It is hard to fathom just how much kiruv rechokim (outreach), and even kerovim (inreach), has benefited from such technology. And, I am only one of hundreds, if not thousands, of Torah educators around the world benefiting from the genius of Microsoft software.

In other words, few computer programs have made as much impact on the Torah world as those produced by the Microsoft Corporation. How many seforim have been written because of their programs, and how much harbotzos Torah (dissemination of Torah) has been facilitated by their software? It is hard to estimate, but it is easy to say tons!

For the average businessman who either does not believe in Hashgochah Pratis or think about it in everyday business terms, Bill Gates is simply a great American success story. Period. End of statement. However, for the believing Jew who understands that everything that happens in the world is a function of Jewish history (Yevamos 63a), especially the “big” things. Microsoft’s contribution to the development of Torah education at this stage of history is probably primarily responsible for its founder’s penultimate success: a payoff from Heaven.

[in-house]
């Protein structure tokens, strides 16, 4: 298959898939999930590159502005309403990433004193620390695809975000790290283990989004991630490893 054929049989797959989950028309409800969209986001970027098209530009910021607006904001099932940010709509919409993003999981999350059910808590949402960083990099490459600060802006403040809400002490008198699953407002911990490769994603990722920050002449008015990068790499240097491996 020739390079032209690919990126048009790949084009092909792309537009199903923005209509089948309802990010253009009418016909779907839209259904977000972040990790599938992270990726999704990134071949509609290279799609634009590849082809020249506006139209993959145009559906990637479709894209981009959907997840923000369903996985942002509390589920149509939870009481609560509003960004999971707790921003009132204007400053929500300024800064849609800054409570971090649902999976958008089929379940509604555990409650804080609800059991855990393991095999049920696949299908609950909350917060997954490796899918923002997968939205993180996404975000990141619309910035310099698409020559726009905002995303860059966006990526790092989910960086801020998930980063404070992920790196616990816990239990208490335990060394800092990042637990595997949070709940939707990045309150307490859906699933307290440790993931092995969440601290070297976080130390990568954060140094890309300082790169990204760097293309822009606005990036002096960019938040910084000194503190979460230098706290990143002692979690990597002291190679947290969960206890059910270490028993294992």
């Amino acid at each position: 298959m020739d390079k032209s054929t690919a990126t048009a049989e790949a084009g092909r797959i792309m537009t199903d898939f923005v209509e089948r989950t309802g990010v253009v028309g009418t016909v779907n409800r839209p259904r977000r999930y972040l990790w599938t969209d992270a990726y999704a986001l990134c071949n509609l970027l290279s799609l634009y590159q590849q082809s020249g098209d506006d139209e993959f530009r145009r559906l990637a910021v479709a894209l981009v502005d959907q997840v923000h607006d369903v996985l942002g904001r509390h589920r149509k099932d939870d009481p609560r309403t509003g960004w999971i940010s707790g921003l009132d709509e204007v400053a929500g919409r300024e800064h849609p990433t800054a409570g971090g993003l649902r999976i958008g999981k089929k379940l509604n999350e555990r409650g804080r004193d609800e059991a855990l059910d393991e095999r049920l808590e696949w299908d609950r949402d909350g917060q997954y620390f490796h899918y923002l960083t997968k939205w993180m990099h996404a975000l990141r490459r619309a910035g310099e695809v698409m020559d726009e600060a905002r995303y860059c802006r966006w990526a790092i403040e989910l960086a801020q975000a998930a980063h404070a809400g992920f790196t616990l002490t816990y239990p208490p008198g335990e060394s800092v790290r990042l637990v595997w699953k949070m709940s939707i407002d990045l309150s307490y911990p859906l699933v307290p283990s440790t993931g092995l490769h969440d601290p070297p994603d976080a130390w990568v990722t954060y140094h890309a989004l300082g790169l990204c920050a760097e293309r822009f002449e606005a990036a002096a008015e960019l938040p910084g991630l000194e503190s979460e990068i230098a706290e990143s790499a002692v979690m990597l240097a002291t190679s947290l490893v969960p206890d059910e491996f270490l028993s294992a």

“But,” you will ask, “how can that be? Does Bill Gates have a mitzvah to emanate Torah, either directly or indirectly? Furthermore, did Bill Gates ever develop a piece of software or make a marketing move having the Torah world in mind? He was and still is a businessman first and foremost, and we’re not even sure whether or not he even knows, or even cares, what his company has done for Tikun Olam in the Torah sense of the idea.

So, what relevance does Divine reward have here?


You are righteous, O G-d, though I may express a grievance to You; but I will speak with You of judgments: Why does the way of the wicked prosper, and [why are] all the betrayers tranquil? You have planted them and they have taken root; they even produce fruit. (Yirmiyahu 12:1-2)